The moonlit mist and the silence of night closed around this lonely nook in the dead forest and Toyner’s form sitting upon the fallen log. In the open river, where no line determined the meeting of the placid moonlit water and the still, moonlit mist, the boat dashed like a dark streak up the white winding Ahwewee toward the green forest around Fentown Falls. The small dark figure of the man within it was working at his oars with a strength and regularity of some powerful automaton. At every stroke the prow shot forward, and the sound of the splashing oars made soft echoes far and wide.
When men have visions the impression left upon their minds is that light from the unseen world of light has in some way broken through into the sphere of their cognizance. The race in its ages of reflection has upon the whole come to the conclusion that that which actually takes place is the gradual growth and the sudden breaking forth of light within the mysterious depths of the man himself. A new explanation of a fact does not do away with the fact.
Toyner was not dead, he was stunned; his head was badly injured. When his consciousness returned, and through what process of inflammation and fever his wounded head went in the struggle of nature toward recovery, was never clearly known. His body, bound with the soft torn cloths to the upright tree, sagged more and more until it found a rest upon the inclined log. The fresh sweet air from pine woods, the cool vapours from the water beneath him, were nurses of wise and delicate touch. The sun arose and shone warmly, yet not hotly, through the air in which dry haze was thickening. The dead trees stood in the calm water, keeping silence as it were, a hundred stalwart guards with fingers at their lips, lest any sound should disturb the life that, with beneficent patience, was little by little restoring the wounded body from within. Even the little vulgar puffing market-boat that twice a day passed the windings of the old river channel—the only disturber of solitude—was kept at so great a distance by this guard of silent trees that no perception of her passing, and all the life and perplexity of which she must remind him, entered into Toyner’s half-closed avenues of sense.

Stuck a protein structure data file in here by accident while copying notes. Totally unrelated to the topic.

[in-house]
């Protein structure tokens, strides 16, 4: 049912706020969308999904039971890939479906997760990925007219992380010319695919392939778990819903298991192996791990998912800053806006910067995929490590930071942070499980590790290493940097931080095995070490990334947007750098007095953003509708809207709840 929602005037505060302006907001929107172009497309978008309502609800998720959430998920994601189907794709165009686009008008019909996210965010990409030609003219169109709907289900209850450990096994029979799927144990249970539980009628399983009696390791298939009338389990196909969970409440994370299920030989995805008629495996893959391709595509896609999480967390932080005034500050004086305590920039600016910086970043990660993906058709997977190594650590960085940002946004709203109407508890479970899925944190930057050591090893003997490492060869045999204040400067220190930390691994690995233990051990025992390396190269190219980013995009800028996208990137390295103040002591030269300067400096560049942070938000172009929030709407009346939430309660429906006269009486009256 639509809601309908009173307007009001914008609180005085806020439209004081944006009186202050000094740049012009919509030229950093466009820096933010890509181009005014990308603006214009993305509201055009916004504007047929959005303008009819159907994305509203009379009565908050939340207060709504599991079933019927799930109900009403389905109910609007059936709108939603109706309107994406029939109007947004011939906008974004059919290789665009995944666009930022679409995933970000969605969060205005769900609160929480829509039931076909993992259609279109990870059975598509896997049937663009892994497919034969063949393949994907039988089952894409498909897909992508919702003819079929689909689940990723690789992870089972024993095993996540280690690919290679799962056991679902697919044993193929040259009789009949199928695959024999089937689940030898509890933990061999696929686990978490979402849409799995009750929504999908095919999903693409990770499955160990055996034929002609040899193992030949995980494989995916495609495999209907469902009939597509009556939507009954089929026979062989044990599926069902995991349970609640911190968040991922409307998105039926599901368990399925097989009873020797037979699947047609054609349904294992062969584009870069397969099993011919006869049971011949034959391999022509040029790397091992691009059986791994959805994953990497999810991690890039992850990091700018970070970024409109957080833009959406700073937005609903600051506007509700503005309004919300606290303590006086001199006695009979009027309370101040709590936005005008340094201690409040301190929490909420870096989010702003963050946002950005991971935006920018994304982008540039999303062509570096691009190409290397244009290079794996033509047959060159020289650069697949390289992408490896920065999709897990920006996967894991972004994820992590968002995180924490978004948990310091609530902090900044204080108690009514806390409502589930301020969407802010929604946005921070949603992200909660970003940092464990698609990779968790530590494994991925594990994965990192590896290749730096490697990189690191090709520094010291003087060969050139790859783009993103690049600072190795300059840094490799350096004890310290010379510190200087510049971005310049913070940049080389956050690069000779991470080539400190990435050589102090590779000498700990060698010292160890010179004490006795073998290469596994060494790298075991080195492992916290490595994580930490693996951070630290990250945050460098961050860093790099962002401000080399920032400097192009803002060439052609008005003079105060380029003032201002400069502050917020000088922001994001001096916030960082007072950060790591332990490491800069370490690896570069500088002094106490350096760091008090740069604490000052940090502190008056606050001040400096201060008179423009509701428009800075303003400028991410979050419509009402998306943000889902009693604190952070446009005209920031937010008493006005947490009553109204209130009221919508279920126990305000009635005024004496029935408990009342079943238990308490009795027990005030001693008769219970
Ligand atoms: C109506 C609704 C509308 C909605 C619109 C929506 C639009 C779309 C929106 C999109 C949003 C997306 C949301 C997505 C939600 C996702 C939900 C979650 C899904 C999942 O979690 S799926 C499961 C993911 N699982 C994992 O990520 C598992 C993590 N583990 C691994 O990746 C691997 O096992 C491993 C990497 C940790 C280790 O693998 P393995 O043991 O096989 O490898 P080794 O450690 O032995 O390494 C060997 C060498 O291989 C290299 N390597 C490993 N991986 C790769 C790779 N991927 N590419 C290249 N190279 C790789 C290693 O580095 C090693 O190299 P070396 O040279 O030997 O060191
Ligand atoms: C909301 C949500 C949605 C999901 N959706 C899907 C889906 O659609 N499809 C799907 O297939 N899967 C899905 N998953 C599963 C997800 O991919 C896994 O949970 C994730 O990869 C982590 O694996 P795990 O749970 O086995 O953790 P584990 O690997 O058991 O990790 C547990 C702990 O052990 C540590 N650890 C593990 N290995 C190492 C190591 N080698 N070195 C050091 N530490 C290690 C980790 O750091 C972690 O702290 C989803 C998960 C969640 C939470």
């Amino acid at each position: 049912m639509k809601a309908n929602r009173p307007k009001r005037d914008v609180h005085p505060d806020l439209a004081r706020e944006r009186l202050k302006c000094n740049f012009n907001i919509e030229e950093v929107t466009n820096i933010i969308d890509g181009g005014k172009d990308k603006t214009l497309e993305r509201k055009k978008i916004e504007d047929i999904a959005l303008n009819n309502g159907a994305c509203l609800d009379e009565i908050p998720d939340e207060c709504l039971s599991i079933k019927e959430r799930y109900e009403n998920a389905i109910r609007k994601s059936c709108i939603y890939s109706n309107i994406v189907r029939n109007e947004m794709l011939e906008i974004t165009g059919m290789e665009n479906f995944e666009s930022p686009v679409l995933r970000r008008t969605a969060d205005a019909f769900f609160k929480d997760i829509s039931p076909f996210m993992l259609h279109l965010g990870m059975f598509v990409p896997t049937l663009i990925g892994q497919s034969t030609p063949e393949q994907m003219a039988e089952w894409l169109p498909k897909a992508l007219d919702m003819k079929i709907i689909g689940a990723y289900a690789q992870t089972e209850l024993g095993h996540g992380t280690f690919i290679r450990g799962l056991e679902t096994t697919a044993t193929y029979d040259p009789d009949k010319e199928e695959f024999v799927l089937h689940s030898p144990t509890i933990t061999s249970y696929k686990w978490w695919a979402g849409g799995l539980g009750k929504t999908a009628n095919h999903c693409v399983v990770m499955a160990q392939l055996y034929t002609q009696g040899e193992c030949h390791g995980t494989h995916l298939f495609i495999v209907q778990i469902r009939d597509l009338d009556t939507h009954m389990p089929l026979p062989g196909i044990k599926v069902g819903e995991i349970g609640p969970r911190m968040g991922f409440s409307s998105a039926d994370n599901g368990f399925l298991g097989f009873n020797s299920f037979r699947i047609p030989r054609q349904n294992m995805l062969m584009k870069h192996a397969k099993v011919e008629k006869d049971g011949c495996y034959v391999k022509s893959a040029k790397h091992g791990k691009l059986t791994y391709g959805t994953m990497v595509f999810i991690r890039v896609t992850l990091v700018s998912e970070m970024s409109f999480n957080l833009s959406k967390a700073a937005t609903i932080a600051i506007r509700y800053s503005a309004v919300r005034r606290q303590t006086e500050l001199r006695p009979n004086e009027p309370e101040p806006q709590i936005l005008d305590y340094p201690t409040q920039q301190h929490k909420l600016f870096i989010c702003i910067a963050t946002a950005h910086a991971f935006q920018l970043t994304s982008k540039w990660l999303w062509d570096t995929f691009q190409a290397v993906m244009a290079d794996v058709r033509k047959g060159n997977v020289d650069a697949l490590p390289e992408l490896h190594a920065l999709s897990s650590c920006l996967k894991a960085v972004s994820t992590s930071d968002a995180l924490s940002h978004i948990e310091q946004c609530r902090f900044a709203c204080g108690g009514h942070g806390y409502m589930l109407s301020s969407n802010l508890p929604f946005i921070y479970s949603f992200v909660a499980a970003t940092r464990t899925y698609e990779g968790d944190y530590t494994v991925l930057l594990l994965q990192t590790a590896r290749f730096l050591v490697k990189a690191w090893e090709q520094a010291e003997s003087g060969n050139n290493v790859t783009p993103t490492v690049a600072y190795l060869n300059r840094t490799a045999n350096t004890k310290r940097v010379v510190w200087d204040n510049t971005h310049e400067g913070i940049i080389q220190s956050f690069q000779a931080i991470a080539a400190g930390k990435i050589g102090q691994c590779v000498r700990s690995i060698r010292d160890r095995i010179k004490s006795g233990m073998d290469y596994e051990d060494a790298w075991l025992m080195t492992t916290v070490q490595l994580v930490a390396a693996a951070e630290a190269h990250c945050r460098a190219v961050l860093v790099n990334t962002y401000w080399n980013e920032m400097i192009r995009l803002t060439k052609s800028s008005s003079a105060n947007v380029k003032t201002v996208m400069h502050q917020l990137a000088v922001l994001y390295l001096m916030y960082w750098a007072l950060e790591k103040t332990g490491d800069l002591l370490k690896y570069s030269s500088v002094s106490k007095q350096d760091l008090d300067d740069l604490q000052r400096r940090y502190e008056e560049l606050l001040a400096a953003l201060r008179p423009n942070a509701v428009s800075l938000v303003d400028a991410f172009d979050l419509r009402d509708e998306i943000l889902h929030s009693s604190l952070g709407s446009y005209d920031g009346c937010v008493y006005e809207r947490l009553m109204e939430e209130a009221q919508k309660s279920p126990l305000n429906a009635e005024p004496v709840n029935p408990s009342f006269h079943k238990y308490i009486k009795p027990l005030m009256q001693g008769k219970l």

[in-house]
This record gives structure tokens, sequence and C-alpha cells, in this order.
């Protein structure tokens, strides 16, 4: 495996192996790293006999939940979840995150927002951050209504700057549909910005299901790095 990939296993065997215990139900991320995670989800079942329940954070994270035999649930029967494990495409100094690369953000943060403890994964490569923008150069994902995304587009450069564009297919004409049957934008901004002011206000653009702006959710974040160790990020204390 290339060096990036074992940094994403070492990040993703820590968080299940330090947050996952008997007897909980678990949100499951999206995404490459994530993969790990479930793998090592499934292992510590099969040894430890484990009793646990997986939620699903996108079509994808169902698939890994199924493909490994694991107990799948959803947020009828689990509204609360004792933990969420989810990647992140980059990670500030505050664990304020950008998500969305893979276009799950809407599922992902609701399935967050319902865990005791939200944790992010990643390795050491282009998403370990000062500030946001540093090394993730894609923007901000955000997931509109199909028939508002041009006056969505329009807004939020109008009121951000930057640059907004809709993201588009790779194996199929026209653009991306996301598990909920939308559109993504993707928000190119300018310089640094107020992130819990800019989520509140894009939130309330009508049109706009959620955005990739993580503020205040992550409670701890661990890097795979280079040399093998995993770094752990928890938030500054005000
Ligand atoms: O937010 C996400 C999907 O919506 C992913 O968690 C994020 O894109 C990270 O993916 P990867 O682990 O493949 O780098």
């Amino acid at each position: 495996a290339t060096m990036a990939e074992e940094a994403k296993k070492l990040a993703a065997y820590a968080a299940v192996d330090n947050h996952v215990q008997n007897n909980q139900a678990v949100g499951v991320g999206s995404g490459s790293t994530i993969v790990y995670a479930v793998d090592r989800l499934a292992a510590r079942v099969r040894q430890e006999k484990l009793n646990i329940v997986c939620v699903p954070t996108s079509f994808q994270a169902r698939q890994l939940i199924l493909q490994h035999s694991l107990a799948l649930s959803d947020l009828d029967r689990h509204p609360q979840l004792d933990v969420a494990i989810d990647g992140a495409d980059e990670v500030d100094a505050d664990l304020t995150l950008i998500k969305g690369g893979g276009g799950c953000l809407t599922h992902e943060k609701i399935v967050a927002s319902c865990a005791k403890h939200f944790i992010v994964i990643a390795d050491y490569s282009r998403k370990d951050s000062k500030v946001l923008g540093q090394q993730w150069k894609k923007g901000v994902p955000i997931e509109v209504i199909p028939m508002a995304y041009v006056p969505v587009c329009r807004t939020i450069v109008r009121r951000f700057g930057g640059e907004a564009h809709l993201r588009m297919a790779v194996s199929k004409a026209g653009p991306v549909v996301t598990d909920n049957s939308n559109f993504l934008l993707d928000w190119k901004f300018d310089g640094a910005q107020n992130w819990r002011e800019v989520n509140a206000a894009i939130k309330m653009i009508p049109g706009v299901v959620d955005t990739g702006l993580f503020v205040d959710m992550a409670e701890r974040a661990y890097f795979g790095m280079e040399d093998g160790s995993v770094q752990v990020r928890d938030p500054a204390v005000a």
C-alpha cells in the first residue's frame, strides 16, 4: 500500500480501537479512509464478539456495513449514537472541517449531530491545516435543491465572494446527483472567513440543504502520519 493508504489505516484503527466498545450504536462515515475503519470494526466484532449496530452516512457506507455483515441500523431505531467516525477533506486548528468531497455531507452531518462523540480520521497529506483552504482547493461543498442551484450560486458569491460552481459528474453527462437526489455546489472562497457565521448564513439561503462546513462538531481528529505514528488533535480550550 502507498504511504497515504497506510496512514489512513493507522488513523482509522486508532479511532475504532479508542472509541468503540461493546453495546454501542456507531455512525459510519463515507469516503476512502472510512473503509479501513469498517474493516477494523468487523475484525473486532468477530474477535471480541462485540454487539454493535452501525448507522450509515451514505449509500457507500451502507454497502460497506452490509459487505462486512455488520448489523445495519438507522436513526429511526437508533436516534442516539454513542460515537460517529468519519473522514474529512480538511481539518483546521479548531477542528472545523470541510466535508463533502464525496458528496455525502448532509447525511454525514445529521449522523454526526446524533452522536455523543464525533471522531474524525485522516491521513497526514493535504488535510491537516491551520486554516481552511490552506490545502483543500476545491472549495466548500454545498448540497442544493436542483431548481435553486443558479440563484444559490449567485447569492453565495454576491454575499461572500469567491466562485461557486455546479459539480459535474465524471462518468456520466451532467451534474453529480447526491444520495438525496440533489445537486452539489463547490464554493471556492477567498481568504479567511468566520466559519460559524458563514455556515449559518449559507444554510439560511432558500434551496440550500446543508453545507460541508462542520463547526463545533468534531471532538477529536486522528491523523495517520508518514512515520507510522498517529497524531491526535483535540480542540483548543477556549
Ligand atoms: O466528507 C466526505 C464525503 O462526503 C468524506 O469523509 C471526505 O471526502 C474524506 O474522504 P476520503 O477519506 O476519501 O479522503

For two days the sun rose on Bart through the mellow, smoke-dimmed atmosphere. Each night it lay in a red cloud for an hour in the west, tingeing and dyeing all the mirror below the trees with red. No one was there in the desolate lake to see the twice-told glory of that rosy flood and firmament, unless it was this wondrous light that first penetrated the eyes of the prisoner with soothing brightness.